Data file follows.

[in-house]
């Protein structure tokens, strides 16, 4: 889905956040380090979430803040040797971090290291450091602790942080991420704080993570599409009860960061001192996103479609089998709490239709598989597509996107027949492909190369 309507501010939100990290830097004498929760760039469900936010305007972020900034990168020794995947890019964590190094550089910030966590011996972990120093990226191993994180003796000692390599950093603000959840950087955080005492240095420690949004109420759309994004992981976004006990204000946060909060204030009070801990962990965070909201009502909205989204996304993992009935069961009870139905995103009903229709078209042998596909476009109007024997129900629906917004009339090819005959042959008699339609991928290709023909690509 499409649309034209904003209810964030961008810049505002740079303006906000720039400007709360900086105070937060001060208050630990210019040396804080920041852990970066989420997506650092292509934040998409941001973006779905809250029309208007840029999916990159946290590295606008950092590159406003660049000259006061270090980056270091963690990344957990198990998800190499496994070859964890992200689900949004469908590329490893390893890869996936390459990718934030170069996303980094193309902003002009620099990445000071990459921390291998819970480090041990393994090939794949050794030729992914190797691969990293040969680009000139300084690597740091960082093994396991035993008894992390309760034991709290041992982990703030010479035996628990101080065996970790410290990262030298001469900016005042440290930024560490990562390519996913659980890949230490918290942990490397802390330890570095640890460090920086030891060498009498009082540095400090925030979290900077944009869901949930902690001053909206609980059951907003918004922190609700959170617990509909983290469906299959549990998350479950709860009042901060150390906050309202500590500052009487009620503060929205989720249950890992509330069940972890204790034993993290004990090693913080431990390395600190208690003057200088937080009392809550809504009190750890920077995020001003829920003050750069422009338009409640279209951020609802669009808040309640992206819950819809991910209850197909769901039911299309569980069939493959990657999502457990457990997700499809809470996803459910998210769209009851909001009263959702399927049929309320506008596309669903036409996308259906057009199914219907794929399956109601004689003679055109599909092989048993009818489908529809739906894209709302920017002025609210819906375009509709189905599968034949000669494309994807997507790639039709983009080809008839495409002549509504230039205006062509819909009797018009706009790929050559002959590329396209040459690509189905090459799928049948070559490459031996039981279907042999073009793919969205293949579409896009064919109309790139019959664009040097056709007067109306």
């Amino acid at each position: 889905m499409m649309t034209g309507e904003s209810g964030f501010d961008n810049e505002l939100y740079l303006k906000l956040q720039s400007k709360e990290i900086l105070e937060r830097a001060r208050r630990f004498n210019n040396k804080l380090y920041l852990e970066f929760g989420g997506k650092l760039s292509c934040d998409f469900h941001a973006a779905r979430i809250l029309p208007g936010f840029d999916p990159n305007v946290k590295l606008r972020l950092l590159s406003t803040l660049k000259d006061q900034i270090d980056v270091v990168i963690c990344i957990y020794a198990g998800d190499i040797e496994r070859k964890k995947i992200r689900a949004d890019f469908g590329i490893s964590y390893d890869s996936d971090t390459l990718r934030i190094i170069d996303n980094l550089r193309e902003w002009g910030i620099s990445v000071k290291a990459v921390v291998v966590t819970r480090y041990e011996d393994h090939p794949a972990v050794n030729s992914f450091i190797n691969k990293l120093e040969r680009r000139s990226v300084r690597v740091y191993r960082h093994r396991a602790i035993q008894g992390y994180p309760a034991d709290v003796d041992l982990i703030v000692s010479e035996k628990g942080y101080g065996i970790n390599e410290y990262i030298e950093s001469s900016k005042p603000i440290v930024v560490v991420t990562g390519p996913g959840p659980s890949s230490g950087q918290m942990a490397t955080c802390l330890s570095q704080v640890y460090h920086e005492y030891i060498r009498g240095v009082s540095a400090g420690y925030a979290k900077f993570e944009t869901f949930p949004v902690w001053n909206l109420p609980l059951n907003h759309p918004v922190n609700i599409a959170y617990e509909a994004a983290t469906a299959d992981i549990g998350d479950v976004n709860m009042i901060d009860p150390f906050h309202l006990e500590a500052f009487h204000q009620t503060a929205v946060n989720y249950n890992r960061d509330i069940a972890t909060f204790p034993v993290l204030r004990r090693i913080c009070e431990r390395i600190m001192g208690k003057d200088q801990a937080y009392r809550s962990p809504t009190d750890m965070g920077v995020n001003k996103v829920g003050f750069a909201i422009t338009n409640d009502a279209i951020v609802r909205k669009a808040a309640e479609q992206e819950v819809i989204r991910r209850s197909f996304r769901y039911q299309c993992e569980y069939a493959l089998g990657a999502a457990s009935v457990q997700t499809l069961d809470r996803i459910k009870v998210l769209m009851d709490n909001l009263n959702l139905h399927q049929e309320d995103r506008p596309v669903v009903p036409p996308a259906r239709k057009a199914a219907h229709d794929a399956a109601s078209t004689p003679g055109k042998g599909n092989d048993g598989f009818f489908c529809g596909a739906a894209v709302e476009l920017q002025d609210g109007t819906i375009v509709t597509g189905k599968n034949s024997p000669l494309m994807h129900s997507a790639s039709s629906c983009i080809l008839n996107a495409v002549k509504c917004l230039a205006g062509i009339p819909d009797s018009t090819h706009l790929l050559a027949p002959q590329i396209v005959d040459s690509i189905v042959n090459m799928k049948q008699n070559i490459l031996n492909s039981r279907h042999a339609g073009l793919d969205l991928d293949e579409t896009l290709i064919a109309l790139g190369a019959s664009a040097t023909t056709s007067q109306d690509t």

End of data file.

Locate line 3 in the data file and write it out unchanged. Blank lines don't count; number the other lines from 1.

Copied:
């Amino acid at each position: 889905m499409m649309t034209g309507e904003s209810g964030f501010d961008n810049e505002l939100y740079l303006k906000l956040q720039s400007k709360e990290i900086l105070e937060r830097a001060r208050r630990f004498n210019n040396k804080l380090y920041l852990e970066f929760g989420g997506k650092l760039s292509c934040d998409f469900h941001a973006a779905r979430i809250l029309p208007g936010f840029d999916p990159n305007v946290k590295l606008r972020l950092l590159s406003t803040l660049k000259d006061q900034i270090d980056v270091v990168i963690c990344i957990y020794a198990g998800d190499i040797e496994r070859k964890k995947i992200r689900a949004d890019f469908g590329i490893s964590y390893d890869s996936d971090t390459l990718r934030i190094i170069d996303n980094l550089r193309e902003w002009g910030i620099s990445v000071k290291a990459v921390v291998v966590t819970r480090y041990e011996d393994h090939p794949a972990v050794n030729s992914f450091i190797n691969k990293l120093e040969r680009r000139s990226v300084r690597v740091y191993r960082h093994r396991a602790i035993q008894g992390y994180p309760a034991d709290v003796d041992l982990i703030v000692s010479e035996k628990g942080y101080g065996i970790n390599e410290y990262i030298e950093s001469s900016k005042p603000i440290v930024v560490v991420t990562g390519p996913g959840p659980s890949s230490g950087q918290m942990a490397t955080c802390l330890s570095q704080v640890y460090h920086e005492y030891i060498r009498g240095v009082s540095a400090g420690y925030a979290k900077f993570e944009t869901f949930p949004v902690w001053n909206l109420p609980l059951n907003h759309p918004v922190n609700i599409a959170y617990e509909a994004a983290t469906a299959d992981i549990g998350d479950v976004n709860m009042i901060d009860p150390f906050h309202l006990e500590a500052f009487h204000q009620t503060a929205v946060n989720y249950n890992r960061d509330i069940a972890t909060f204790p034993v993290l204030r004990r090693i913080c009070e431990r390395i600190m001192g208690k003057d200088q801990a937080y009392r809550s962990p809504t009190d750890m965070g920077v995020n001003k996103v829920g003050f750069a909201i422009t338009n409640d009502a279209i951020v609802r909205k669009a808040a309640e479609q992206e819950v819809i989204r991910r209850s197909f996304r769901y039911q299309c993992e569980y069939a493959l089998g990657a999502a457990s009935v457990q997700t499809l069961d809470r996803i459910k009870v998210l769209m009851d709490n909001l009263n959702l139905h399927q049929e309320d995103r506008p596309v669903v009903p036409p996308a259906r239709k057009a199914a219907h229709d794929a399956a109601s078209t004689p003679g055109k042998g599909n092989d048993g598989f009818f489908c529809g596909a739906a894209v709302e476009l920017q002025d609210g109007t819906i375009v509709t597509g189905k599968n034949s024997p000669l494309m994807h129900s997507a790639s039709s629906c983009i080809l008839n996107a495409v002549k509504c917004l230039a205006g062509i009339p819909d009797s018009t090819h706009l790929l050559a027949p002959q590329i396209v005959d040459s690509i189905v042959n090459m799928k049948q008699n070559i490459l031996n492909s039981r279907h042999a339609g073009l793919d969205l991928d293949e579409t896009l290709i064919a109309l790139g190369a019959s664009a040097t023909t056709s007067q109306d690509t």